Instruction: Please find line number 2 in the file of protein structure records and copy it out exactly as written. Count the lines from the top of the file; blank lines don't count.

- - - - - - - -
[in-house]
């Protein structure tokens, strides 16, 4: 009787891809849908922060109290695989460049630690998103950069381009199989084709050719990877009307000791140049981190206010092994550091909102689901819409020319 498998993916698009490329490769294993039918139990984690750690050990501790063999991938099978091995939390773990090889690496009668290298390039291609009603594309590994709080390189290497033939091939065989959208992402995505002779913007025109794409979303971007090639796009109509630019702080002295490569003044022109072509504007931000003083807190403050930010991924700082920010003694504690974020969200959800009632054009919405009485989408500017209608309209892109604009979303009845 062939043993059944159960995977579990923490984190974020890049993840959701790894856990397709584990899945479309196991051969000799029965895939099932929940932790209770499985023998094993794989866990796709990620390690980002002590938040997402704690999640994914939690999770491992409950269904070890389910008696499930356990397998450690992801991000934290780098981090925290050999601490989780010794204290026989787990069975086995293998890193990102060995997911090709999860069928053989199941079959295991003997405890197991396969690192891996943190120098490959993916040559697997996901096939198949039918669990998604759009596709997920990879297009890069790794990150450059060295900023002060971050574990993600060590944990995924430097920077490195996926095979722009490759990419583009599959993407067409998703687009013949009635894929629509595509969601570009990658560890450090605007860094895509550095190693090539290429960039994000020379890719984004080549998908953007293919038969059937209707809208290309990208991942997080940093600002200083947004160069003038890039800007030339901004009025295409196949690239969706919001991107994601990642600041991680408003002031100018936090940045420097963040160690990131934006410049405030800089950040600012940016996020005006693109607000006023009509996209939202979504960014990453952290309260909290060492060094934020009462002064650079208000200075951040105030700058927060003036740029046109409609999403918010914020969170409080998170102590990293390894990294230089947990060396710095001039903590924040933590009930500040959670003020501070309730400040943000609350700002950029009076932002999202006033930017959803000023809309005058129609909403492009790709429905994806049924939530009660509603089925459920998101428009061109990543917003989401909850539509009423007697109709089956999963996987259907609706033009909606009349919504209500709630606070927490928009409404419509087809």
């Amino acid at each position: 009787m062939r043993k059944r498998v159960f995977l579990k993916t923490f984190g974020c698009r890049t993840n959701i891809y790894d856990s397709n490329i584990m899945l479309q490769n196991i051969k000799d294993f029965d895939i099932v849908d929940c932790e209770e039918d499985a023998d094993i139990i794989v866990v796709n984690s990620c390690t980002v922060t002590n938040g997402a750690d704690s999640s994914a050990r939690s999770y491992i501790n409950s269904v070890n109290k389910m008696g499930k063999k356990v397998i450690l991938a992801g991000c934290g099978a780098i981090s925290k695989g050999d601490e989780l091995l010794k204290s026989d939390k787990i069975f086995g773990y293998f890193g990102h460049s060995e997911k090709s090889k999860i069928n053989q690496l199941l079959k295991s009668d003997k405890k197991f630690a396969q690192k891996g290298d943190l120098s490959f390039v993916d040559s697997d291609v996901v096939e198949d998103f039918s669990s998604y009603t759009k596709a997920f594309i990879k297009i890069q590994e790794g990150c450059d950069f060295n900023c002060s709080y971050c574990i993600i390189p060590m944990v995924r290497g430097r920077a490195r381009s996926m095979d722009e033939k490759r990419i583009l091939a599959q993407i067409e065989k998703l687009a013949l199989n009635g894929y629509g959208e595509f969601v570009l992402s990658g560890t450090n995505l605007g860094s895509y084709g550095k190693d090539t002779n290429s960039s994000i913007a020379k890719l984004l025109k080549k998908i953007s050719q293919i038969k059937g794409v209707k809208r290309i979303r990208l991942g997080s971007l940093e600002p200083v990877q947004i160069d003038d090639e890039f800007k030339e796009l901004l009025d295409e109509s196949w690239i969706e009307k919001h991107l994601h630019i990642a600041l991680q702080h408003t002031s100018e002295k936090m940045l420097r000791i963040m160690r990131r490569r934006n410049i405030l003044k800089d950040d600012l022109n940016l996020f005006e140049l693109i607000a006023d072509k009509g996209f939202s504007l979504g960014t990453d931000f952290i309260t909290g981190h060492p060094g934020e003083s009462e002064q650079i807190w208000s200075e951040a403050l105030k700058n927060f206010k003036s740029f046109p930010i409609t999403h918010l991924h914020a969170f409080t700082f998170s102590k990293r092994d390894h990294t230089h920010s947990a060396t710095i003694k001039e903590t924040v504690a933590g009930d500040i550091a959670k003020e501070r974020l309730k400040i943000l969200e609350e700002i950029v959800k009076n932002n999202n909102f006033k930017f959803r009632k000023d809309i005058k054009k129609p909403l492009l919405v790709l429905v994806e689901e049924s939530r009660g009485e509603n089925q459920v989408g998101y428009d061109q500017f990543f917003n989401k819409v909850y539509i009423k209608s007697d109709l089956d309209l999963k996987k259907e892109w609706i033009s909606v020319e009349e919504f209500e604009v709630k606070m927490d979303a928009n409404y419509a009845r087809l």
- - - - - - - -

């Protein structure tokens, strides 16, 4: 009787891809849908922060109290695989460049630690998103950069381009199989084709050719990877009307000791140049981190206010092994550091909102689901819409020319 498998993916698009490329490769294993039918139990984690750690050990501790063999991938099978091995939390773990090889690496009668290298390039291609009603594309590994709080390189290497033939091939065989959208992402995505002779913007025109794409979303971007090639796009109509630019702080002295490569003044022109072509504007931000003083807190403050930010991924700082920010003694504690974020969200959800009632054009919405009485989408500017209608309209892109604009979303009845 062939043993059944159960995977579990923490984190974020890049993840959701790894856990397709584990899945479309196991051969000799029965895939099932929940932790209770499985023998094993794989866990796709990620390690980002002590938040997402704690999640994914939690999770491992409950269904070890389910008696499930356990397998450690992801991000934290780098981090925290050999601490989780010794204290026989787990069975086995293998890193990102060995997911090709999860069928053989199941079959295991003997405890197991396969690192891996943190120098490959993916040559697997996901096939198949039918669990998604759009596709997920990879297009890069790794990150450059060295900023002060971050574990993600060590944990995924430097920077490195996926095979722009490759990419583009599959993407067409998703687009013949009635894929629509595509969601570009990658560890450090605007860094895509550095190693090539290429960039994000020379890719984004080549998908953007293919038969059937209707809208290309990208991942997080940093600002200083947004160069003038890039800007030339901004009025295409196949690239969706919001991107994601990642600041991680408003002031100018936090940045420097963040160690990131934006410049405030800089950040600012940016996020005006693109607000006023009509996209939202979504960014990453952290309260909290060492060094934020009462002064650079208000200075951040105030700058927060003036740029046109409609999403918010914020969170409080998170102590990293390894990294230089947990060396710095001039903590924040933590009930500040959670003020501070309730400040943000609350700002950029009076932002999202006033930017959803000023809309005058129609909403492009790709429905994806049924939530009660509603089925459920998101428009061109990543917003989401909850539509009423007697109709089956999963996987259907609706033009909606009349919504209500709630606070927490928009409404419509087809």